Douglas Hall, Ph.D, the director of Economic and Fiscal Policy at the Economic Progress Institute (EPI) spoke before the House Finance committee to present actual facts about the need to raise the minimum wage here in Rhode Island. One important fact:
“Because of the impact of inflation,” said Hall, “any year in which we do not increase the minimum wage, we are effectively giving our lowest paid workers in this state a wage cut.” (See here)
There was no increase in the minimum wage in Rhode Island this year.
Hall began by citing a report from EPI that determined that the per hour wage to live in Rhode island is $12.38 an hour, a far cry from the present minimum wage of $9.60 and not even close to the proposed $10.50. (See here) “We’re talking about families that are making less than $20,000 a year,” said Hall. “Clearly, in a state like Rhode Island, that’s not going to get you to where you need to be.”
Increasing the Earned Income Tax Credit (EITC) helps low-income families, but the best way to help low-income families is to increase both the EITC and the minimum wage. (See Douglas Hall’s explanation on this virtuous pairing of programs here.) We need to keep moving forward on these programs, said Hall, to get low-income Rhode Island families “closer to a wage where they can support themselves.”
The vast preponderance of all the studies done on increasing the minimum wage’s effect on job loss over the last decade have shown that “There’ really no effect on unemployment,” said Hall, contrary to the suggestive questioning of several Republican and Democratic lawmakers.
Yes, said Hall, answering the questions raised by the anti-minimum wage lobbyists, we have increased the minimum wage many times over the last few years, but if you factor in inflation, you will see that people are making about a dollar more than they were in 2000. “These are not numbers that are going through the roof and these are not numbers that are crippling the economy,” said Hall.
Who makes minimum wage in Rhode Island? Contrary to the right-wing myths being bandied about by some of the legislators on the House Finance committee, there are about 77,000 Rhode Islanders directly impacted when the minimum wage is increased, and another 16,000 affected by the “cascading effect.” That is, these workers will have their wages increased to keep them above minimum wage. This adds up to about 93,000 affected Rhode Island workers. Raising the wage to $10.50 will put $65.2 million in their pockets, and subsequently into the Rhode island economy.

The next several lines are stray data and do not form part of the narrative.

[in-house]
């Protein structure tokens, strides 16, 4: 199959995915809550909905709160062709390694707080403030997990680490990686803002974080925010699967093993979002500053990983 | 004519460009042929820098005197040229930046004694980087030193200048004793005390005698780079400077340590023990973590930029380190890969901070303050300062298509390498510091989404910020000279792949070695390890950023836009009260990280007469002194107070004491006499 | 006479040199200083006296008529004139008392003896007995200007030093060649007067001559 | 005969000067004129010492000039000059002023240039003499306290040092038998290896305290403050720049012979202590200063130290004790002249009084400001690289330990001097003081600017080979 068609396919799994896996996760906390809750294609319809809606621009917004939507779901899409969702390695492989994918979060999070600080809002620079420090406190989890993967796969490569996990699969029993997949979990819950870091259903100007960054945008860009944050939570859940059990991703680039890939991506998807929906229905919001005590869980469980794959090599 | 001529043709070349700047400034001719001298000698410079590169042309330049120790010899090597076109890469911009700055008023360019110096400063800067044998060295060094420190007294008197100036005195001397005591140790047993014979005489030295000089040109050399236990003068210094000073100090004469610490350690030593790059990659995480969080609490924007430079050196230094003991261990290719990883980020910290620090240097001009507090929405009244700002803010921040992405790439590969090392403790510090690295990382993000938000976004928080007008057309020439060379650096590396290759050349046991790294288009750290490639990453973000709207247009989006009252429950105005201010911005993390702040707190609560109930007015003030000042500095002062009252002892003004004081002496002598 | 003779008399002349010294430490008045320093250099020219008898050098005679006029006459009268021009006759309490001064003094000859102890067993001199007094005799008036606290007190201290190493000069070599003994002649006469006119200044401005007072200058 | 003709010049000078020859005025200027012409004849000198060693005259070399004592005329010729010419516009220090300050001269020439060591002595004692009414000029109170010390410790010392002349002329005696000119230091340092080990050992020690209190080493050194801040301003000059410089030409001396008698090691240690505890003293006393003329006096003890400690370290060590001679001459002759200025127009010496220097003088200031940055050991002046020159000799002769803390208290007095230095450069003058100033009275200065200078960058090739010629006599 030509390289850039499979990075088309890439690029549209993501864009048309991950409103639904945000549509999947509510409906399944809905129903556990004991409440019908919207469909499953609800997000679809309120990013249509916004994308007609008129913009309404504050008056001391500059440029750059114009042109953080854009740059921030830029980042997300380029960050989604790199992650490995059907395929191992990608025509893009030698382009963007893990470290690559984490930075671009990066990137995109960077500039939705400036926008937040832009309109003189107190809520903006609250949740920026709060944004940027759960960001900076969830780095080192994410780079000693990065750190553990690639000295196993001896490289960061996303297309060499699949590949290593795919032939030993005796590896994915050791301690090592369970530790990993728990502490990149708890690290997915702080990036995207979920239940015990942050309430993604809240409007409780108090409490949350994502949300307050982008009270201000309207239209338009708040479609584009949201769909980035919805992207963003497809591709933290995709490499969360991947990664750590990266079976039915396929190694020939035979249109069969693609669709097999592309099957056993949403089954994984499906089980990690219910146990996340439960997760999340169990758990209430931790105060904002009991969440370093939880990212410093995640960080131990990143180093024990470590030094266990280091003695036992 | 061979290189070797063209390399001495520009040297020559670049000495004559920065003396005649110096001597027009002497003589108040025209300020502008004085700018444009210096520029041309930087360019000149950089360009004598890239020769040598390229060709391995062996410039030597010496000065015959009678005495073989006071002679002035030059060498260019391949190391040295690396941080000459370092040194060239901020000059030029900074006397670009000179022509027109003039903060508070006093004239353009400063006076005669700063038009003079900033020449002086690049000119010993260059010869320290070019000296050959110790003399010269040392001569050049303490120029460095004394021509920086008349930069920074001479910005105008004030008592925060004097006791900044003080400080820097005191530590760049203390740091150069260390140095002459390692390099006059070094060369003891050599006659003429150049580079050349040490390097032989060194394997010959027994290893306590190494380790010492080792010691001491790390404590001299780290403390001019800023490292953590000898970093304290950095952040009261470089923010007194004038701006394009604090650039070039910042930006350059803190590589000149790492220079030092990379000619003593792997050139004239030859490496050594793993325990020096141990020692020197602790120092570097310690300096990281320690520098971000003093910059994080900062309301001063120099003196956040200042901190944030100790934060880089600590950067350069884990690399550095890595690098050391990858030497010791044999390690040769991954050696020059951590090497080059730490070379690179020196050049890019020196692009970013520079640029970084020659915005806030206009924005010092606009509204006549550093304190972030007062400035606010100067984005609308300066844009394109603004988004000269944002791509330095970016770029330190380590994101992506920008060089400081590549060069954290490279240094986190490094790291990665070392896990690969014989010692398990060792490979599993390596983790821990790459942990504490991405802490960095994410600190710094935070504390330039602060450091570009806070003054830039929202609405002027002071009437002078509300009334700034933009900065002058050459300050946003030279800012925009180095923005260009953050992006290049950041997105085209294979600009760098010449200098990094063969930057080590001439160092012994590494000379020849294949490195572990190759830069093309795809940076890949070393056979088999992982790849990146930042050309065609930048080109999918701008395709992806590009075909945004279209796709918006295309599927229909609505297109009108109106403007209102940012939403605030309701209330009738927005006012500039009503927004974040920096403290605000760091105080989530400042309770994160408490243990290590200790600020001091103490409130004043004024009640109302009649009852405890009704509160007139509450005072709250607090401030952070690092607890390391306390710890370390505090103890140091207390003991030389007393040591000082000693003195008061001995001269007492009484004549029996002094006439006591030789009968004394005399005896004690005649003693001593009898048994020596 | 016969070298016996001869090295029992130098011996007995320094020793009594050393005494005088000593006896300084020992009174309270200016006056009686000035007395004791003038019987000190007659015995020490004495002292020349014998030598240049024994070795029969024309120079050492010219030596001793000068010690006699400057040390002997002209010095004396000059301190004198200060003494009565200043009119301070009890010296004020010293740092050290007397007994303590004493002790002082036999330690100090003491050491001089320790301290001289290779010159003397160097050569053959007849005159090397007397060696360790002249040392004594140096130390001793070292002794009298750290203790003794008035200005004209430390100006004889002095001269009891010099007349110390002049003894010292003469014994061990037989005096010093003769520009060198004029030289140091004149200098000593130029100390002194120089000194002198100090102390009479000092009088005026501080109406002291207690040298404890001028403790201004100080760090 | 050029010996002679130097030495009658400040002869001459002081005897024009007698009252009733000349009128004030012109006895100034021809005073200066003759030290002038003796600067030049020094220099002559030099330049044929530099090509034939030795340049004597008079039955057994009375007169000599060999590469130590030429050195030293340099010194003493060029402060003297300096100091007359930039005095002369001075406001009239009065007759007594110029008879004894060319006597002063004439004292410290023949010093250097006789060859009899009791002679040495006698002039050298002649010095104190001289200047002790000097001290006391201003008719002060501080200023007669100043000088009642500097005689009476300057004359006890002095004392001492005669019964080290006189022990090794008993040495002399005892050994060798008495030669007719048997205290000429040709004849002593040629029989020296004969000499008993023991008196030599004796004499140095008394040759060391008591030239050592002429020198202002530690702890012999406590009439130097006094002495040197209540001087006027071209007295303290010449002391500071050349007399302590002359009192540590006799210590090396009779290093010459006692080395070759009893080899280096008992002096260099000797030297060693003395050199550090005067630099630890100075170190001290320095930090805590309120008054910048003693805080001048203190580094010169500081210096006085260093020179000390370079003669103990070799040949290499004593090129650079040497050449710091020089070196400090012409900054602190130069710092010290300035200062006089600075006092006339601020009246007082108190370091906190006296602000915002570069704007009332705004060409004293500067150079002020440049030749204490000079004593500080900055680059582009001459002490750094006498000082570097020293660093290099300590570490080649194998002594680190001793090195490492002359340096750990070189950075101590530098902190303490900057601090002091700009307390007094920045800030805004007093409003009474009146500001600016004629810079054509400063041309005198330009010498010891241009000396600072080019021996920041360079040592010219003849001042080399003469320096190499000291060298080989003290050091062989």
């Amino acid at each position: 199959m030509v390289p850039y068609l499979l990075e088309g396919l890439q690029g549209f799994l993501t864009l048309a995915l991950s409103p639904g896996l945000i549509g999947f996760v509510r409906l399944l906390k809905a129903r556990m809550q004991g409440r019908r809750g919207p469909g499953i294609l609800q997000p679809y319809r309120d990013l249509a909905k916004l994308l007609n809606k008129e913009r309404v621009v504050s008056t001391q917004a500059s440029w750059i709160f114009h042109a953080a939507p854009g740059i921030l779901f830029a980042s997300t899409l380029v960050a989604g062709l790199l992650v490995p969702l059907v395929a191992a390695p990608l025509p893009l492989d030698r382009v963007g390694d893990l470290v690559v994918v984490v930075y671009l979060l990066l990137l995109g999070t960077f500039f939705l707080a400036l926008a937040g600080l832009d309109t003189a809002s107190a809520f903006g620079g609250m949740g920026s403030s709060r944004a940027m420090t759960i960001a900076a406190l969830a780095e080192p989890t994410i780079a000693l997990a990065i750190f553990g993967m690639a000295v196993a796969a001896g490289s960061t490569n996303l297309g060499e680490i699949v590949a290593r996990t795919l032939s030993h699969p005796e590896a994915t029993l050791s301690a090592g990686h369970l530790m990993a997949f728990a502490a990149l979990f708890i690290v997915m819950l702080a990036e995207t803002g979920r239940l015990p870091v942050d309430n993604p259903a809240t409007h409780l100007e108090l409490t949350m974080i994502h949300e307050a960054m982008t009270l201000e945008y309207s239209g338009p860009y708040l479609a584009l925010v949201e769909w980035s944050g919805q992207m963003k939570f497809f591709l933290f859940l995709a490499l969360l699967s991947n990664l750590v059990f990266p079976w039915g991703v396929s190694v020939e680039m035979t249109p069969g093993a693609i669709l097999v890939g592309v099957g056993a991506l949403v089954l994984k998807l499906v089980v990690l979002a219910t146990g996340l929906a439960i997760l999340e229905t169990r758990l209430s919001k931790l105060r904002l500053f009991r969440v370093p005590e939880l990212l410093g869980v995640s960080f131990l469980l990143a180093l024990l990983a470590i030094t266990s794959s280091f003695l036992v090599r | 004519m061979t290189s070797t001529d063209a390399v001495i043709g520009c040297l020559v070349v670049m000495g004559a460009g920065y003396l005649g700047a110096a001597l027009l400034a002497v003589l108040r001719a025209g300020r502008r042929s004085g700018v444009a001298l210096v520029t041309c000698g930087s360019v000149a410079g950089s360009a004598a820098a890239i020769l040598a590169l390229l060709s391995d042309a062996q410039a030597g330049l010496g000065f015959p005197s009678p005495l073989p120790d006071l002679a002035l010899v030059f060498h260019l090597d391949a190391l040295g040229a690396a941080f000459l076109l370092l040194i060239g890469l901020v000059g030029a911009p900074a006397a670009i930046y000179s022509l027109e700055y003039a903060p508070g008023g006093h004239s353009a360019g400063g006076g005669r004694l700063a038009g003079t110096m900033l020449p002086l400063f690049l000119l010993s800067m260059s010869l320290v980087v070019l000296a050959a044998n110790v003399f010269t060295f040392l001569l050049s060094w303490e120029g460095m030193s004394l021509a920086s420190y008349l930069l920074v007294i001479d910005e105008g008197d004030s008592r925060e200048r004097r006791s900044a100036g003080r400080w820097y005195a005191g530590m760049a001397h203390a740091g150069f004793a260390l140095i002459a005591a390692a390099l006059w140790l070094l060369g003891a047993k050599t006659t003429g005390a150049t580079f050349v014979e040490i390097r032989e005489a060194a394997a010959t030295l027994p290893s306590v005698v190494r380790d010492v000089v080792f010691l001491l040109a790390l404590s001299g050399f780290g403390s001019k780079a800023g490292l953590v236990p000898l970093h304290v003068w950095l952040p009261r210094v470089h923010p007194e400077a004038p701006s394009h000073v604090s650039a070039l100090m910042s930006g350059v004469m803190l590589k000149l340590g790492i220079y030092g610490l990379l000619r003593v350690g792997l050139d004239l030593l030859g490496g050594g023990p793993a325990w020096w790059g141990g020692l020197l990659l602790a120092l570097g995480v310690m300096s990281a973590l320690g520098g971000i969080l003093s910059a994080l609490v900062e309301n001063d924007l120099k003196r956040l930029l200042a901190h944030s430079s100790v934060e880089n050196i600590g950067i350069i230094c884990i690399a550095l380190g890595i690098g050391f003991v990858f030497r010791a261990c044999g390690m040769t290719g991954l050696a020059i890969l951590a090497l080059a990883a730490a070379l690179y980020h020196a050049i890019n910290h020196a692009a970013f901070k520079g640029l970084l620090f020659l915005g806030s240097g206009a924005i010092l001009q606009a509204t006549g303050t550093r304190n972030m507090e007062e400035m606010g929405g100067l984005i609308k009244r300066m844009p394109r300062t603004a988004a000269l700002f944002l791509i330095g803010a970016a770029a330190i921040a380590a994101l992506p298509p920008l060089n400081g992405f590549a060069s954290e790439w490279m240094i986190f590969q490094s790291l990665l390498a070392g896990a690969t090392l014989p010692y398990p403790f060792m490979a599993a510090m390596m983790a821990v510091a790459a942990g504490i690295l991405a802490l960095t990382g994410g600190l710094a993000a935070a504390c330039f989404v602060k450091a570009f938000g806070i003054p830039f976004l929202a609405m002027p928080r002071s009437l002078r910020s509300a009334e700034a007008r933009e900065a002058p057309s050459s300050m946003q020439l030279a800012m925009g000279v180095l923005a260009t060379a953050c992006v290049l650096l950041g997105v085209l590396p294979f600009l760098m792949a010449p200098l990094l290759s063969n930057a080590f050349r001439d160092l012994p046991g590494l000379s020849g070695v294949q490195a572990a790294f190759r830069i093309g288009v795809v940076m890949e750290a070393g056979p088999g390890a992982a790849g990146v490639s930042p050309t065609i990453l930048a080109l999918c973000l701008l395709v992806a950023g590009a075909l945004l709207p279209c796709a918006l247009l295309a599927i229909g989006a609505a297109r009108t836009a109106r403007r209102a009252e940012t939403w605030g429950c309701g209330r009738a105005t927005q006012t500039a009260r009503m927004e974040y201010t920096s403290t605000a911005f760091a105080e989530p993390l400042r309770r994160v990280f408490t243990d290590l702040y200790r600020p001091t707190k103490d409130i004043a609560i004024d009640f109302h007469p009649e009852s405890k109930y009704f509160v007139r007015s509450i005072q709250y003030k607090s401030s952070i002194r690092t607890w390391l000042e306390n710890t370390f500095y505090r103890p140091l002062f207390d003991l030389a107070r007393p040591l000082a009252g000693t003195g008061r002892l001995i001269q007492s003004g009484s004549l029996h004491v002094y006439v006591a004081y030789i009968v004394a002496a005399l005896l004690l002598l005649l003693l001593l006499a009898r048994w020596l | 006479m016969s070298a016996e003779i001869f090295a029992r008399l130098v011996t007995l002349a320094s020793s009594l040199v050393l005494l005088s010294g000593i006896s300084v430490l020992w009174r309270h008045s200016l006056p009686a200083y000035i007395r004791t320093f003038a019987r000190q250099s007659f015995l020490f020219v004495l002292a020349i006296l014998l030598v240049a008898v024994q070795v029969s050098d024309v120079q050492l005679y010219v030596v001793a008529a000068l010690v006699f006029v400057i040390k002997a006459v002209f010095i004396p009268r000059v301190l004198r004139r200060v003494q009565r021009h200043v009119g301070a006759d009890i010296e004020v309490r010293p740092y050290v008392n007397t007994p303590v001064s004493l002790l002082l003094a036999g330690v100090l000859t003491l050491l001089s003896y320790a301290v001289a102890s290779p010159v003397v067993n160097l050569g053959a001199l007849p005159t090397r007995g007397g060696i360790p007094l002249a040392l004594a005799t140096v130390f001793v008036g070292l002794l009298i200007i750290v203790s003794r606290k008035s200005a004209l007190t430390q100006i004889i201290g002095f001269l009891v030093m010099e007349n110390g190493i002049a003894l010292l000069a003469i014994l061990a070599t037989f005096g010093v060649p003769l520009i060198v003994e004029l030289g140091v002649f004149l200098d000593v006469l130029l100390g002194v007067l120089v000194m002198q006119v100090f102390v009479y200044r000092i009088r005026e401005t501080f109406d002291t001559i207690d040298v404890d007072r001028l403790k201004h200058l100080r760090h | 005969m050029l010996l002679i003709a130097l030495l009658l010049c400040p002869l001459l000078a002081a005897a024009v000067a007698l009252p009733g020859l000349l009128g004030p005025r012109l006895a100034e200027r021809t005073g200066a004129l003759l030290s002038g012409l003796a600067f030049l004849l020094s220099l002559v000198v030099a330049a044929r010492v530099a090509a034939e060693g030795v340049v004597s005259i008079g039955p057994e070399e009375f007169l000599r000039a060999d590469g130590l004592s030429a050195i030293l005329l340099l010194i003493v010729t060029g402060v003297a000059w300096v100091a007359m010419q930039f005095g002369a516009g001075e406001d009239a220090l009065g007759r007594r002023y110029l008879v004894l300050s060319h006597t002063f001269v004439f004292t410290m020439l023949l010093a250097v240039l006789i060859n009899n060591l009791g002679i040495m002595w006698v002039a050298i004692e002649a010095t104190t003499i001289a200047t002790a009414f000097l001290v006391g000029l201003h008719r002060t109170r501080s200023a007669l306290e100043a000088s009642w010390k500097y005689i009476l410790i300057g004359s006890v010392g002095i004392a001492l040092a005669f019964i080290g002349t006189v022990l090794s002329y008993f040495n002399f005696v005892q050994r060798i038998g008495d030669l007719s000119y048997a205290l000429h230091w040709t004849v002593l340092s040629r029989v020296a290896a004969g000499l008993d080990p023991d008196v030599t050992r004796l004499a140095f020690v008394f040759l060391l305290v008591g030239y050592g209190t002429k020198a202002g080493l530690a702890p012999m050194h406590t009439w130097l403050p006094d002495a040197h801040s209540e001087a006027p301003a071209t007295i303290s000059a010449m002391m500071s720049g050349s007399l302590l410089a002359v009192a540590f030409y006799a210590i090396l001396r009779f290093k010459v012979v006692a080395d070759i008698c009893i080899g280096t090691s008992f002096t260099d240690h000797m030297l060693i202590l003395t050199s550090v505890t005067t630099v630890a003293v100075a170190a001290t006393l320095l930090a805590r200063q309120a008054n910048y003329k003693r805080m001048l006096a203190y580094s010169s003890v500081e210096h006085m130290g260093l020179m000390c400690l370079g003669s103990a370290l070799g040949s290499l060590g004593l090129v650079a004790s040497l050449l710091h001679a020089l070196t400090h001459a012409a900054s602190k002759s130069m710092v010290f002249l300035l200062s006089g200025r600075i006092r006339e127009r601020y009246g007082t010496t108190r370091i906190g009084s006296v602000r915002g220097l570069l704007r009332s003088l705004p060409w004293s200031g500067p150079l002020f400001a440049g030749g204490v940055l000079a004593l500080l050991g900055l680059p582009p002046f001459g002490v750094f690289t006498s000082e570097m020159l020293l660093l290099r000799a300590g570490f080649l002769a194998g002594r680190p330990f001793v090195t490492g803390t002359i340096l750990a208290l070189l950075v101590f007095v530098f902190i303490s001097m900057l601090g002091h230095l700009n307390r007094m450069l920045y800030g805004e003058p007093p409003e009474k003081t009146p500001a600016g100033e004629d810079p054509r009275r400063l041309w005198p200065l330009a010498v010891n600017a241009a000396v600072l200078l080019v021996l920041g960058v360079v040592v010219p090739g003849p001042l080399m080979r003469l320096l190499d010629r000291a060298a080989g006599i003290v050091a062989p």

There are a lot of misconceptions about who the minimum wage earners are, says Hall. 61 percent of minimum wage earners are women. More workers on minimum wage are 55 and older than there are in their teen years. 65 percent are 25 years old or older. “We’re talking about adults, many of whom are trying to provide for their families and put food on the table, etc,” said Hall.
45,000 Rhode Island children have a parent who would be positively affected by increasing the minimum wage. 53 percent of those who would benefit are full-time workers. 27 percent of those affected are in the retail sector, 20 percent are in leisure and hospitality, and 19 percent are in health and education.
“You’ll often hear people say, ‘they need to get an education and get a better job,'” said Hall, “The fact is that 44 percent of those that would be benefitting from increasing the minimum wage have some college education or a college degree. And the education of those at the low end has actually increased significantly over the last 25 years.”
Michael Araujo, executive director of Rhode Island Hobs with Justice, drew his figures on who will be affected by increasing the minimum wage from the Bureau of Labor Statistics, but his numbers were not all that different from Hall’s. “We’re talking about adults,” said Araujo. “This was not intended as a ‘training wage’ when it was initially started by FDR in ’38, it was considered to be a living wage, and designed to be as such.”
“Employees aren’t widgets,” said Araujo. “So when we use those high school economics metrics of ‘if X goes up then Y goes up,’ that’s not exactly how it works. Human beings don’t move like products, they move like human beings and they have different costs and different needs. So it’s very important that when we consider the minimum wage we consider them as people and not as a simple balance sheet item. It’s a little bit more complicated than that.”
“When we look at the cost of childcare in this state, it amounts to a little over $12,000 a year,” said Araujo, “That’s a significant amount. It competes with the value of rent.” A family earning minimum wage makes the decision to work multiple jobs and not see their children.
The idea that raising the wages of minimum wage workers hurts those making slightly more than minimum wage is nonsensical. “The [idea that the] value of the workers the next tier up goes down because the bottom rises is kind of a false metric,” said Araujo, “It goes against the very principle that a rising tide raises all boats. In fact, it’s the exact opposite argument. You’re saying that a rising tide sinks other people.”
“Tthe $32 million in increased economic activity multiplies,” said Araujo. Taking the money out of the profits of employers and putting it into the pockets of employees is stimulative. Low-wage workers spend their money immediately.